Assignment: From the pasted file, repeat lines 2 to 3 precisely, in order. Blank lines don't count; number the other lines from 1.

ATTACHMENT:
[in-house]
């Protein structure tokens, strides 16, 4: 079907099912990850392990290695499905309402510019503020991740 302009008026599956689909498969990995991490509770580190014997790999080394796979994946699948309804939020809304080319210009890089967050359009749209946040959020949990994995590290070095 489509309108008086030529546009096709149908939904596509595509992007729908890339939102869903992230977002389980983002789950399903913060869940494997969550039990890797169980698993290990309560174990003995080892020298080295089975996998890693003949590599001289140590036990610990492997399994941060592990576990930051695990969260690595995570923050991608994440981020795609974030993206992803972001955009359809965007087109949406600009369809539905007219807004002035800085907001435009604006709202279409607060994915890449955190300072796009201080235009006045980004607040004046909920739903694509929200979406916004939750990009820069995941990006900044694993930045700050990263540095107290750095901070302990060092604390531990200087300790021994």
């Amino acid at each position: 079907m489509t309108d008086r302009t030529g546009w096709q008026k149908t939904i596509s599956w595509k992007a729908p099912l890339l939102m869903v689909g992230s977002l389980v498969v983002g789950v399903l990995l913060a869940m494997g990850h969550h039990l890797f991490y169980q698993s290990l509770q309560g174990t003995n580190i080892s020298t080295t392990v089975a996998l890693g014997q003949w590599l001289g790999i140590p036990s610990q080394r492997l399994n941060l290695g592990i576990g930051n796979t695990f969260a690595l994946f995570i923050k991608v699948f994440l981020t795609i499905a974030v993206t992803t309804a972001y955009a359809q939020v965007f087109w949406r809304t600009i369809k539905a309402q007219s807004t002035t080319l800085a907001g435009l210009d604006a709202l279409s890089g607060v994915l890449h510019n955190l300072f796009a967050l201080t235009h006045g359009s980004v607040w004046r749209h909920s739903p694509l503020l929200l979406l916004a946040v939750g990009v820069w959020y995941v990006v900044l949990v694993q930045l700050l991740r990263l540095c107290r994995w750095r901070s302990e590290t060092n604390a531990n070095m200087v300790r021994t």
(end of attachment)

């Protein structure tokens, strides 16, 4: 079907099912990850392990290695499905309402510019503020991740 302009008026599956689909498969990995991490509770580190014997790999080394796979994946699948309804939020809304080319210009890089967050359009749209946040959020949990994995590290070095 489509309108008086030529546009096709149908939904596509595509992007729908890339939102869903992230977002389980983002789950399903913060869940494997969550039990890797169980698993290990309560174990003995080892020298080295089975996998890693003949590599001289140590036990610990492997399994941060592990576990930051695990969260690595995570923050991608994440981020795609974030993206992803972001955009359809965007087109949406600009369809539905007219807004002035800085907001435009604006709202279409607060994915890449955190300072796009201080235009006045980004607040004046909920739903694509929200979406916004939750990009820069995941990006900044694993930045700050990263540095107290750095901070302990060092604390531990200087300790021994």
């Amino acid at each position: 079907m489509t309108d008086r302009t030529g546009w096709q008026k149908t939904i596509s599956w595509k992007a729908p099912l890339l939102m869903v689909g992230s977002l389980v498969v983002g789950v399903l990995l913060a869940m494997g990850h969550h039990l890797f991490y169980q698993s290990l509770q309560g174990t003995n580190i080892s020298t080295t392990v089975a996998l890693g014997q003949w590599l001289g790999i140590p036990s610990q080394r492997l399994n941060l290695g592990i576990g930051n796979t695990f969260a690595l994946f995570i923050k991608v699948f994440l981020t795609i499905a974030v993206t992803t309804a972001y955009a359809q939020v965007f087109w949406r809304t600009i369809k539905a309402q007219s807004t002035t080319l800085a907001g435009l210009d604006a709202l279409s890089g607060v994915l890449h510019n955190l300072f796009a967050l201080t235009h006045g359009s980004v607040w004046r749209h909920s739903p694509l503020l929200l979406l916004a946040v939750g990009v820069w959020y995941v990006v900044l949990v694993q930045l700050l991740r990263l540095c107290r994995w750095r901070s302990e590290t060092n604390a531990n070095m200087v300790r021994t």